> > >The strong typing of object-oriented languages encourages
> > >narrowly defined packages that are hard to reuse. Each package
> > >requires objects of a specific type; if two packages are to work
> > >together, conversion code must be written to translate between the
> > >types required by the packages.
> If you define the interface well in OOL's, you can handle a variety
> of typed inputs. It's much easier to extend that typing in OOL's than
> with something like C (and have deterministic output). I would guess
> serious programmers do develop their own libraries, or work with
> corporate standard ones (what does Adobe use? they can't be rewriting
> every graphics routine from scratch). Having classes inherit methods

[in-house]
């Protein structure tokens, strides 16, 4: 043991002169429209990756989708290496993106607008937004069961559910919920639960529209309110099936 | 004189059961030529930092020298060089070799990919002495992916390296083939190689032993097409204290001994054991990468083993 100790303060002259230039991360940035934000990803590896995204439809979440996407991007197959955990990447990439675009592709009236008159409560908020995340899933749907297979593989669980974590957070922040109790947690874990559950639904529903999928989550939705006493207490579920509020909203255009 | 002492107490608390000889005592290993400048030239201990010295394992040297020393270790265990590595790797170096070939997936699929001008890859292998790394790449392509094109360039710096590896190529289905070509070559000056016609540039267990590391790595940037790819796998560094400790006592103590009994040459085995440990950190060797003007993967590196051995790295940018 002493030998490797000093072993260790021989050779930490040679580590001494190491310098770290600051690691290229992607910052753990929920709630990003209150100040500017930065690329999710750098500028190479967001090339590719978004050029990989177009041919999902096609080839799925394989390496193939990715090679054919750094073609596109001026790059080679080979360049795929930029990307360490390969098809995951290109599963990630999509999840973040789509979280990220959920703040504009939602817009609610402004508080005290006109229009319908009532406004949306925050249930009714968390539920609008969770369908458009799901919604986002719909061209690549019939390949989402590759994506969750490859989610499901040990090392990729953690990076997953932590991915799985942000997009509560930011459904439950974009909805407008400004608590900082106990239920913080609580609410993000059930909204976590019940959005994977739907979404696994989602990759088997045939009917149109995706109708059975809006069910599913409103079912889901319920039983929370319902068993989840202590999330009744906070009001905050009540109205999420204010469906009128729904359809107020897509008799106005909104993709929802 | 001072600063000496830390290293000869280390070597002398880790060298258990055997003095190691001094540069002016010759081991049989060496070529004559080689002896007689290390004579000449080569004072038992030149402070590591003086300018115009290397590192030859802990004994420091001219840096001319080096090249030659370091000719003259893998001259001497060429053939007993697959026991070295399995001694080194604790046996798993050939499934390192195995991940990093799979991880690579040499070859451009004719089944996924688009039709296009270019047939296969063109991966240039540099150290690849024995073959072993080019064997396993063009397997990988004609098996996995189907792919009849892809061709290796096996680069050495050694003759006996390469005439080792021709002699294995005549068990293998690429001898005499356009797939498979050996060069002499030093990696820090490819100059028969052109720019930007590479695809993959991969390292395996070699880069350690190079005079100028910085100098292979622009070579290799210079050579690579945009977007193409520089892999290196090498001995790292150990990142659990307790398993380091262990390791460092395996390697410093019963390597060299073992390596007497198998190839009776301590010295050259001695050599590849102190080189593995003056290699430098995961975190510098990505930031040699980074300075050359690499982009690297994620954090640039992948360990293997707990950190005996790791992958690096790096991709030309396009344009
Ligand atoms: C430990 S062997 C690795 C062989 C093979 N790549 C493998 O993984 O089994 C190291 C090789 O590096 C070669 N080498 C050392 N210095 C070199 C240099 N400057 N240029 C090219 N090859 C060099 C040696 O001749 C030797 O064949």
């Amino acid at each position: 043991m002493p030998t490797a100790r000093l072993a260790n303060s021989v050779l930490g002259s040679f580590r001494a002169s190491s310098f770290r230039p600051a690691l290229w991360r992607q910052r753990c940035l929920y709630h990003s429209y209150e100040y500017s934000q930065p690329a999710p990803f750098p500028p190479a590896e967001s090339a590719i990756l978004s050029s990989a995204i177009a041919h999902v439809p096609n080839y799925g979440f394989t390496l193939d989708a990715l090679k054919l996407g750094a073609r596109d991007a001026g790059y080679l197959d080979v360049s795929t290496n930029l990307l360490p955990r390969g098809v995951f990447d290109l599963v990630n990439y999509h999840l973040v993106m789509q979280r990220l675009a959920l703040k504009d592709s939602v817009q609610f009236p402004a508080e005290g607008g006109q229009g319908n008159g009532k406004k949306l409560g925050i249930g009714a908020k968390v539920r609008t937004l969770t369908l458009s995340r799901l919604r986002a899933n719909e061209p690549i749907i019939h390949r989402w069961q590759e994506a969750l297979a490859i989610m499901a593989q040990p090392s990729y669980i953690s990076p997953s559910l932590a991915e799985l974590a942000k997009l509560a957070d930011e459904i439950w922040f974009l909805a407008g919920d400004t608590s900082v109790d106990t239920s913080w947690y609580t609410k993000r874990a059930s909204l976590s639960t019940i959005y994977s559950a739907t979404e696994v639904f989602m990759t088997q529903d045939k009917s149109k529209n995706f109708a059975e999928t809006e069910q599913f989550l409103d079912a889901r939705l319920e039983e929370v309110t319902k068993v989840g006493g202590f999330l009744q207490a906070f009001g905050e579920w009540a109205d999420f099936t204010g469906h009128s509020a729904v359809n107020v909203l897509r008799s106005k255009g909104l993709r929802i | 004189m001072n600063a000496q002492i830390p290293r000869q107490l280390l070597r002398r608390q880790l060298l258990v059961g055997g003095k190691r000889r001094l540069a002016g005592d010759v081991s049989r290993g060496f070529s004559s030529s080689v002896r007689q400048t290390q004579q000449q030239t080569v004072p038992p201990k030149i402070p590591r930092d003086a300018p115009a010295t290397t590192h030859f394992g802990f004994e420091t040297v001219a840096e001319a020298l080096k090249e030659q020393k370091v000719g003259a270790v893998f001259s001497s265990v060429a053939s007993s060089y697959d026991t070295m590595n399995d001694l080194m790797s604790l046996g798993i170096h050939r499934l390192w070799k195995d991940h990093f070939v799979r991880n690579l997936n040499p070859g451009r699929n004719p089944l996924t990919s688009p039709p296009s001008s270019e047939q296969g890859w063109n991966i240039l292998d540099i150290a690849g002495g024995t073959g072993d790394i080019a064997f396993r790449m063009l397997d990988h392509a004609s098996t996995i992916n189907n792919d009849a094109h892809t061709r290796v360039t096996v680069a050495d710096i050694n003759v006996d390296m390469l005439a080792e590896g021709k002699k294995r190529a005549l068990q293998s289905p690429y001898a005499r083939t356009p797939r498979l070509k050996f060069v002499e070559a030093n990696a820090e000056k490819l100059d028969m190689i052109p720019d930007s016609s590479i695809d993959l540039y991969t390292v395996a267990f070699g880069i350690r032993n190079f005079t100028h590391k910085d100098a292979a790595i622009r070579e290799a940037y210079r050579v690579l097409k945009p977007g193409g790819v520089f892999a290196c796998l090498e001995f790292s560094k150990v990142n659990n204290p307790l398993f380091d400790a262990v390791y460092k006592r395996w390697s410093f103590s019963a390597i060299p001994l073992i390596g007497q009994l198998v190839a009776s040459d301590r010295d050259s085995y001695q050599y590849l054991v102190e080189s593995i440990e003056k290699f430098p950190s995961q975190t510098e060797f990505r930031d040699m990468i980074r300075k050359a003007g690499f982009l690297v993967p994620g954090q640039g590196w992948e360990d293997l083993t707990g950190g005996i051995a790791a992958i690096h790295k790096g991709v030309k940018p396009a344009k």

> and types is much nicer than having everything default to a string
> and thinking that's sufficient. MFC is a help for OOP exactly by
> defining libraries that simplify programming. The dangers on
> include that it might come at the expense of too much speed, that
> it might not provide the tools to do everything a lower level
> approach would, or that in doing more complex tasks, the "simpler"
> language actually becomes more obfuscated than the lower-level
having started to use the C++ Standard Template Library (STL) recently, i
must say it totally disproves ousterhout's assertions. the interfaces
are extremely general and because they use templates instead of virtual
members, all the overhead is compile-time. there is no performance hit
for the genericity.
also, i think MFC is perhaps a bad example of how to use C++. M$ has
never impressed me with their API design ability.